Nearly every insurance agent is constantly thinking of ways to enhance profitability. Most of those agents focus on doing something different with their own operations.

For example, a common goal is boosting profitability by trimming costs. However, that’s far more easily targeted than accomplished, because the costs of operating most agencies tend to be steady and minor changes usually do not have dramatic effects on the bottom line. Other agency owners may focus on opportunities to cross-sell existing customers on new policies.

Complementary partners

Another very effective way to build your book of business and increase the value of your agency is one that many agents fail to pursue: using your relationships with other businesses to attract new customers. Within your community, there are firms whose business is complementary to yours, but not competitive. For example, those firms might include certified public accountants, local bankers, attorneys who specialize in trust and estate matters, certified financial planners, and stockbrokers.

What do they have in common with you? All of them serve people in your community who have enough income or assets to warrant the need for their services. All of them have earned the trust of those clients. And, like you, all of them would like to increase the number of people they serve.

Multiple gains

When you build informal alliances with these professionals, you can gain in two ways. First, you’ll be able to gain access to their clients. Second, your association with them means that your business will gain the benefit of their clients’ trust and their public reputations. When the accountant down the street recommends to his clients that they bring their insurance needs to your agency, he’s essentially telling them that he trusts the way you do business, and that he believes you’ll serve their needs in a way that will reflect positively upon him.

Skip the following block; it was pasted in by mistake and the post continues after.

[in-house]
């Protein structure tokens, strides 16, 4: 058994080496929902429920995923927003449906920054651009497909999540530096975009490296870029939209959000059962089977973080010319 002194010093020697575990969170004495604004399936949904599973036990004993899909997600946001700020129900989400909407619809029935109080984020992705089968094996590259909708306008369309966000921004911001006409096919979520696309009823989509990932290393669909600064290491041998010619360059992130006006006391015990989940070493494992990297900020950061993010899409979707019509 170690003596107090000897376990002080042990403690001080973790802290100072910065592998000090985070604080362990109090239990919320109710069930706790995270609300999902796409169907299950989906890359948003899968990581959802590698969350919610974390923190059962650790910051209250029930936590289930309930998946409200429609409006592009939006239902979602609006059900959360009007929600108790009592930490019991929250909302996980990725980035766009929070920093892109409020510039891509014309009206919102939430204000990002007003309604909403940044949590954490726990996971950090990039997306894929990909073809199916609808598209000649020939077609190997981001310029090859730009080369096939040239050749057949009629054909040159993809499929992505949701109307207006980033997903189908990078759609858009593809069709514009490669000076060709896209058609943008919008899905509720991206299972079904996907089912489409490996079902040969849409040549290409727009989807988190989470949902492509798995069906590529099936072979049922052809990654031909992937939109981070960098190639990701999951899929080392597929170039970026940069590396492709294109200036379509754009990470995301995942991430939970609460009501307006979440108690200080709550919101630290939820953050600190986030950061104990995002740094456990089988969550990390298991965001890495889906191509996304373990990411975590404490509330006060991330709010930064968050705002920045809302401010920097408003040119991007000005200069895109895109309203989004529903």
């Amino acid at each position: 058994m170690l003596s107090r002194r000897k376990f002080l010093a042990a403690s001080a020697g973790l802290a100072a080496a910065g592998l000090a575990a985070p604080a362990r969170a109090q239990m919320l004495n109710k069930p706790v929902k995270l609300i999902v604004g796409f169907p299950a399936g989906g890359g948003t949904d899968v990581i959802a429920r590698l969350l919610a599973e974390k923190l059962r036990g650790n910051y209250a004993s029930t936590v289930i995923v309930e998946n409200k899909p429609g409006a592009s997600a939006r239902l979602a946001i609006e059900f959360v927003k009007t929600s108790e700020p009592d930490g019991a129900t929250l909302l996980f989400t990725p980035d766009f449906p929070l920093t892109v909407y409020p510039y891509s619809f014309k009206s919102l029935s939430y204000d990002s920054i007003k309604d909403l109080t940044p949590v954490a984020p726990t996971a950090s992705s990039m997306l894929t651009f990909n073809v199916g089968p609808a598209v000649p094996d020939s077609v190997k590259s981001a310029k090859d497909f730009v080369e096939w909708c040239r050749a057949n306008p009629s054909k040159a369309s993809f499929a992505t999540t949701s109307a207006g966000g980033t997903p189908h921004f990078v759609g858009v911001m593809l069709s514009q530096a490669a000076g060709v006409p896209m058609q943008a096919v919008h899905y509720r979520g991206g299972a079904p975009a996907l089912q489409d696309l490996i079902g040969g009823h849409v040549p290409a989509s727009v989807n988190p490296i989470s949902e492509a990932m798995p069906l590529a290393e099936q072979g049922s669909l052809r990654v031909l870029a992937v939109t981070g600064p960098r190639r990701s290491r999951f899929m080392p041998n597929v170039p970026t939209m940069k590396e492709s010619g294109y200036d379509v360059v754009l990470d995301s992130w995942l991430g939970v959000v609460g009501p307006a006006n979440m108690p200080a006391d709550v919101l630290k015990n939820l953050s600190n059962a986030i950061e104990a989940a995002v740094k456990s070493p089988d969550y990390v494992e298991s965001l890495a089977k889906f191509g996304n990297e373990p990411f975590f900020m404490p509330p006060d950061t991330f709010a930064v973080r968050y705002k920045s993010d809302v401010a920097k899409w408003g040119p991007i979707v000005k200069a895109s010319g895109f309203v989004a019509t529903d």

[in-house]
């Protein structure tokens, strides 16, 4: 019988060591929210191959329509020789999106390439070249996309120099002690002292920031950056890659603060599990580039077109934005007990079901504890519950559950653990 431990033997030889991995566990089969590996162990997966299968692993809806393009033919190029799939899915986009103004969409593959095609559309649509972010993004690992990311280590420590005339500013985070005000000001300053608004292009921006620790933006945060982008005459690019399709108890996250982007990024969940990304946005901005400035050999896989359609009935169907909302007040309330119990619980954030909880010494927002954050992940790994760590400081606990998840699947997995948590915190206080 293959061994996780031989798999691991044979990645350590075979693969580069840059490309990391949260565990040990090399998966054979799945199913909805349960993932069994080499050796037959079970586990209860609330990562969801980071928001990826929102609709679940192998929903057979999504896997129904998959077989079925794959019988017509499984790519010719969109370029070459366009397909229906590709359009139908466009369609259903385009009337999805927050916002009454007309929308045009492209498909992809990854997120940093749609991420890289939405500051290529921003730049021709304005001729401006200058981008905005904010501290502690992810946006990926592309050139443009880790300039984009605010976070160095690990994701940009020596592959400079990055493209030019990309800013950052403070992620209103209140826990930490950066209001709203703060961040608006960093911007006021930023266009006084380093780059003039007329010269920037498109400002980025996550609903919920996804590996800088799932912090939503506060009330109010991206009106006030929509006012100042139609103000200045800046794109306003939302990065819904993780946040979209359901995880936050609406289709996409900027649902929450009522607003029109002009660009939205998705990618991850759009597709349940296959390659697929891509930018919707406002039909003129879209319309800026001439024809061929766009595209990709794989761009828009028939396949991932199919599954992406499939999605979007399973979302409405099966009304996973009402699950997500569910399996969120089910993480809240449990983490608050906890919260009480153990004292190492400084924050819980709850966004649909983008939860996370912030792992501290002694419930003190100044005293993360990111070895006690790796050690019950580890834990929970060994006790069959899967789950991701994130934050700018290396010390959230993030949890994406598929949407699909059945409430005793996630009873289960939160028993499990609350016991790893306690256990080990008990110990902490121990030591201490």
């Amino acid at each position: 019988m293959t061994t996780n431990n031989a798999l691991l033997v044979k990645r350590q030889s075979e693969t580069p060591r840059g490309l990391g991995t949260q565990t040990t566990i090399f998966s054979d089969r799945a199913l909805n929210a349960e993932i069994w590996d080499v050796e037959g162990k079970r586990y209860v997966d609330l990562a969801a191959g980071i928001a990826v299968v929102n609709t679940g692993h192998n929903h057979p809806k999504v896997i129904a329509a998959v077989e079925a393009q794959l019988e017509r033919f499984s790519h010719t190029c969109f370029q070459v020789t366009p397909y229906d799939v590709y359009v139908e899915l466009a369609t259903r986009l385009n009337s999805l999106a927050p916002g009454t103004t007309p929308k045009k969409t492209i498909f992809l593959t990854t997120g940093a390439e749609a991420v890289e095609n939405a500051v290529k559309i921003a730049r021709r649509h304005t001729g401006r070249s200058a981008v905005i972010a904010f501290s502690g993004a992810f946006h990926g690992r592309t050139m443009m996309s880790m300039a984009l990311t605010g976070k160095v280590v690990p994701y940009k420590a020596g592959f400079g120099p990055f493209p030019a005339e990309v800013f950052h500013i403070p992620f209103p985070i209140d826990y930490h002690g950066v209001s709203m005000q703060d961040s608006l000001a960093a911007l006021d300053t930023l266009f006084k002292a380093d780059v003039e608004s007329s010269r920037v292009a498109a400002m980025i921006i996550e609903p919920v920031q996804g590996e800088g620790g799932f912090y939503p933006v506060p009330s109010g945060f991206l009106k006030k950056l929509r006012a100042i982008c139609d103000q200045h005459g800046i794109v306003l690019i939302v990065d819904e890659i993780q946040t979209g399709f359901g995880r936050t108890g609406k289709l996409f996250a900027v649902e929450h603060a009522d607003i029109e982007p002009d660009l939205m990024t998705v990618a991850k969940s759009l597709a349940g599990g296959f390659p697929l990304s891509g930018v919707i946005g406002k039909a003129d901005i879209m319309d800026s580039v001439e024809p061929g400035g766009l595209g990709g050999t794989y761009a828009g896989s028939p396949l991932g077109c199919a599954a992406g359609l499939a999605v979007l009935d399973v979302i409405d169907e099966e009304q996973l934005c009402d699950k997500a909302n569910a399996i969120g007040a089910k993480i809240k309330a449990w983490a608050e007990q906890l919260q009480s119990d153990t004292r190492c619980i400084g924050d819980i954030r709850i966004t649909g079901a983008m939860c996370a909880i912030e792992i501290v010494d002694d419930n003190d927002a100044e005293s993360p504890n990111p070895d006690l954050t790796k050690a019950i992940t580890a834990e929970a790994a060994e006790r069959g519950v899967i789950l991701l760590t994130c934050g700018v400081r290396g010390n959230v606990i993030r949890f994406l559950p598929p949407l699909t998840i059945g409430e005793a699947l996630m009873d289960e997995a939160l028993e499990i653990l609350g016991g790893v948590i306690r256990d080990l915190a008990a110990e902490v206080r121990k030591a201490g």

The process can work in both directions. You probably have clients who would benefit by turning to an accountant, an attorney, a financial planner, or any of those other professionals. Even if they don’t specifically ask you for a referral, when you offer a suggestion, they trust you to be acting in their best interests. After all, they’ve placed a significant financial responsibility in your hands. So when you make a referral, they will instantly develop a level of trust with that person. In other words, you’ll both bask in the glow of each other’s reputations. Read Part 2 (coming soon) to see what simple steps you can take.

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